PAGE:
Stephen Graham Jones is the author of 18 books. Most recent are the detective novel Not for Nothing, the flash fiction collection States of Grace, and the zombie novel The Gospel of Z. Coming soon is a young-adult novel and another collection of horror stories. Jones has been a Shirley Jackson Award finalist three times, a Bram Stoker Award finalist, a Black Quill Award finalist, an International Horror Guild finalist, a Colorado Book Award Finalist, a Texas Monthly Book Selection, and has won the Texas Institute of Letters Award for Fiction and the Independent Publishers Award for Multicultural Fiction. He's also been a Texas Writers League Fellow and an NEA fellow in fiction.
His short fiction has been in Cemetery Dance, Asimov's, Weird Tales, The Magazine of Bizarro Fiction, and journals including Open City, Black Warrior Review, Alaska Quarterly Review, Literal Latte, and Cutbank. Jones, a Blackfeet, was born in 1972 in West Texas. He is a professor of humanities at The University of Colorado at Boulder, having received his PhD from Florida State University in 2000.
Trevino Brings Plenty
Trevino L. Brings Plenty is an American and Native American; a Lakota Indian born on the Cheyenne River Sioux Reservation, South Dakota, USA. Currently, Plenty is a poet and musician based in Portland, Oregon. He is singer/songwriter/guitarist for the musical ensemble Ballads of Larry Drake. He has read/performed his work at poetry festivals as far away as Amman, Jordan and close to his home base at Portland’s Wordstock Festival. In college, Plenty worked with Primus St. John and Henry Carlile for this poetry work, studied with Tomas Svoboda for music composition, and Jerry Hahn for Jazz guitar. His books include Real Indian Junk Jewelry (2012) and Shedding Skins: Four Sioux Poets (2008).
Elizabeth Woody is an enrolled member of the Confederate Tribes of Warm Springs in Oregon. She was born in Ganado, Arizona, and studied at the Institute of American Indian Arts in Santa Fe, New Mexico, earning a BA in the humanities from Evergreen State College in Olympia, Washington, in 1991. Her collections of poetry include Hand into Stone (1988) (reprinted as Seven Hands, Seven Hearts), winner of the American Book Award from the Before Columbus Foundation, and Luminaries of the Humble (1994). Woody received the William Stafford Memorial Prize for Poetry from the Pacific Northwest Booksellers Association in 1994. She has also been the recipient of Hedgebrook’s J.T. Stewart Award for transformational work and a “Medicine Pathways for the Future” Fellowship/Kellogg Fellowship.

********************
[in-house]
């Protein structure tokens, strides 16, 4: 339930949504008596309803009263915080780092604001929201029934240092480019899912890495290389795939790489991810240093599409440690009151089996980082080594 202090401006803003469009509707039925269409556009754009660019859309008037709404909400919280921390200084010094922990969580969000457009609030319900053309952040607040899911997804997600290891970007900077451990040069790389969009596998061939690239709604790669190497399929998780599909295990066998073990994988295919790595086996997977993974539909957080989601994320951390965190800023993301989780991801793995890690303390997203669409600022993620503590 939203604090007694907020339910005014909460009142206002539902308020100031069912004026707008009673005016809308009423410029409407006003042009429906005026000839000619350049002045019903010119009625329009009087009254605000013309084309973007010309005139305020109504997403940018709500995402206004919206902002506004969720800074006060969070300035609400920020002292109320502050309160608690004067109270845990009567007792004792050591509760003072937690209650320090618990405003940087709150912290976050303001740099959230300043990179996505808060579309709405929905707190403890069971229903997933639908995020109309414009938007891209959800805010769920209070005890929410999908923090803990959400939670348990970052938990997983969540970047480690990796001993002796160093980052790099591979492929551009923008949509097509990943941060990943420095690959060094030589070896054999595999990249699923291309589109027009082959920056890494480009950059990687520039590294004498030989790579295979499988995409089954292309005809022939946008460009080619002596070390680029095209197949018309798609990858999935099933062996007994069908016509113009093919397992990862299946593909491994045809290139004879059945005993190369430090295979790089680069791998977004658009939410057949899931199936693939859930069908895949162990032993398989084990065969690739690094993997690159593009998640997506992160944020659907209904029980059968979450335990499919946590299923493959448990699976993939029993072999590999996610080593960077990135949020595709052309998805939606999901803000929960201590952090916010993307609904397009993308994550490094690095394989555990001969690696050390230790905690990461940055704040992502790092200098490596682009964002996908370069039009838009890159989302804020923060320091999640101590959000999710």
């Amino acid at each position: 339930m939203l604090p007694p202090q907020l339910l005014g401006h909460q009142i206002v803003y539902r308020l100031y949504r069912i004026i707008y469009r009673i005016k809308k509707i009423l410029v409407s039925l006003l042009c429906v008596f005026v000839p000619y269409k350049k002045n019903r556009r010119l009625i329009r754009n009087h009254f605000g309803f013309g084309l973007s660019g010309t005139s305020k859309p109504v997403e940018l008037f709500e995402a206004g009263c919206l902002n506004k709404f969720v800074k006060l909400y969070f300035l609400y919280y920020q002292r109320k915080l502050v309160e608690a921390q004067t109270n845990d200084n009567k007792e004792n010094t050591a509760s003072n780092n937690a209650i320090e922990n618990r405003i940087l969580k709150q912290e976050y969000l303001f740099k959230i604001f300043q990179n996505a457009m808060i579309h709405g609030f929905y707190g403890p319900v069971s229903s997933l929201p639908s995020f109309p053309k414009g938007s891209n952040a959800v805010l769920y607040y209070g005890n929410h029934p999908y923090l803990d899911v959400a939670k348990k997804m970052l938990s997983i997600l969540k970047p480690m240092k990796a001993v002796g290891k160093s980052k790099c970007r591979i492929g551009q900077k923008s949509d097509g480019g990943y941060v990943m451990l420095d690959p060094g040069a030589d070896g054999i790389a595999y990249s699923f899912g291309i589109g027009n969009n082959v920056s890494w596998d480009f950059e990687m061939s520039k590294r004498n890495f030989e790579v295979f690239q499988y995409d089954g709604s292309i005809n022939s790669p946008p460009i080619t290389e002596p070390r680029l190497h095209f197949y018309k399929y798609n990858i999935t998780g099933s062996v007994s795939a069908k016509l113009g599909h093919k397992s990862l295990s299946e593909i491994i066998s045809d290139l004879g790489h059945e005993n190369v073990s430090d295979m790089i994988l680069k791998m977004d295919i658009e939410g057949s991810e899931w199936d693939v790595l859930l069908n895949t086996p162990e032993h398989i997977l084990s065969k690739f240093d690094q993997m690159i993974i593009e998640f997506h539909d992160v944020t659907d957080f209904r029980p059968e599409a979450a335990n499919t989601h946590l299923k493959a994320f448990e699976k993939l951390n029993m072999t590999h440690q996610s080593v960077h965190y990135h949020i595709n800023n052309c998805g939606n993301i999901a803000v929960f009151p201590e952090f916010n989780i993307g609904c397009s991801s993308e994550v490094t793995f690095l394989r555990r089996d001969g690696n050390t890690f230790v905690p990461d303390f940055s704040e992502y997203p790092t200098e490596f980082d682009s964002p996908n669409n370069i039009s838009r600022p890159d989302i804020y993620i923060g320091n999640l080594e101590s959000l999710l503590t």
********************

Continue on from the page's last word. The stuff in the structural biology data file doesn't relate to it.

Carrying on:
Woody works as a program coordinator for the National Science Foundation’s Center for Coastal Margin Observation and Prediction. She is a founding member of the Northwest Native American Writers Association and a board member of Soapstone, a writing retreat for women.
About the Writing Program at PNCA
The author Margaret Atwood writes, “A word after a word/after a word is power.” At PNCA we believe there is a power in learning to craft self expression through considered use of language. To study writing is to study the very act of thinking and articulating ideas and feelings. Writing can find form in novels, poems and scholarly work, as well as in scripts, graphic novels, performance, reviews, the digital realm and other mediums. The Writing concentration within the Liberal Arts major is designed to help student writers find their voice and reach their potential, while offering a strong visual arts component alongside writing classes. Solving creative problems in parallel mediums develops an incisive relationship to audience, and an expansive, informed point of entry into the ongoing creative conversations.